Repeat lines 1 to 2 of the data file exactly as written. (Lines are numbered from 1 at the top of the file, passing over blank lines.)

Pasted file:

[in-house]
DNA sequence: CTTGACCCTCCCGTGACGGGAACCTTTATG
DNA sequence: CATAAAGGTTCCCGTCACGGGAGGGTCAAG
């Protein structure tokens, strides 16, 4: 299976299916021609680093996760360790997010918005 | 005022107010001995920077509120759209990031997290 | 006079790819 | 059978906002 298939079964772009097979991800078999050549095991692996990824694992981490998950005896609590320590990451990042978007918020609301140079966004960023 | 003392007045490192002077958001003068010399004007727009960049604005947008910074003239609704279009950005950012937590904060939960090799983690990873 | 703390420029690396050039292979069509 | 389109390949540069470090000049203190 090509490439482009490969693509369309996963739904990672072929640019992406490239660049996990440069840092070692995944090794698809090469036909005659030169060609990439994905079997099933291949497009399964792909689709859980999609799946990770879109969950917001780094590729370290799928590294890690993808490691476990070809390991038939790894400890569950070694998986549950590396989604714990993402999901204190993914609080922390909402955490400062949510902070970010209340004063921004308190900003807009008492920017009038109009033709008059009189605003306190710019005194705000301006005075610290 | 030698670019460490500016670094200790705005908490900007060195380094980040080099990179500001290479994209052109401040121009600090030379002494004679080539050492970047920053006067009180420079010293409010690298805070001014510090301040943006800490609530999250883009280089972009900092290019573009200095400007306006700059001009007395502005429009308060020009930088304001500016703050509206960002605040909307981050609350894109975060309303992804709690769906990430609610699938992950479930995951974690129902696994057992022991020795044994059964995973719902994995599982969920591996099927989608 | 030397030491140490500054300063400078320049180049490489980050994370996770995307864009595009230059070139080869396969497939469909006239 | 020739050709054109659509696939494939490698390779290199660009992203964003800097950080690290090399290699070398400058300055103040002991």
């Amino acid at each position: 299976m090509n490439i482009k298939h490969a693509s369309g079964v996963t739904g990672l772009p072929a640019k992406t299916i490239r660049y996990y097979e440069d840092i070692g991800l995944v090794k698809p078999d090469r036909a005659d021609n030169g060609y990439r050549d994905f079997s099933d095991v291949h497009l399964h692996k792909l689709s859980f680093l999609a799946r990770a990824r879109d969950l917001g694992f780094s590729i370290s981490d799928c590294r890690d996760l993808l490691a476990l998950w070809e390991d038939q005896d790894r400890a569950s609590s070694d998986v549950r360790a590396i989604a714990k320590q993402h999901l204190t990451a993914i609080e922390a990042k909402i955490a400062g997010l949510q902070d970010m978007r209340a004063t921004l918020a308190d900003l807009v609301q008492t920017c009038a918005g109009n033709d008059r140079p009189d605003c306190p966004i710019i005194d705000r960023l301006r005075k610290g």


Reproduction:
[in-house]
DNA sequence: CTTGACCCTCCCGTGACGGGAACCTTTATG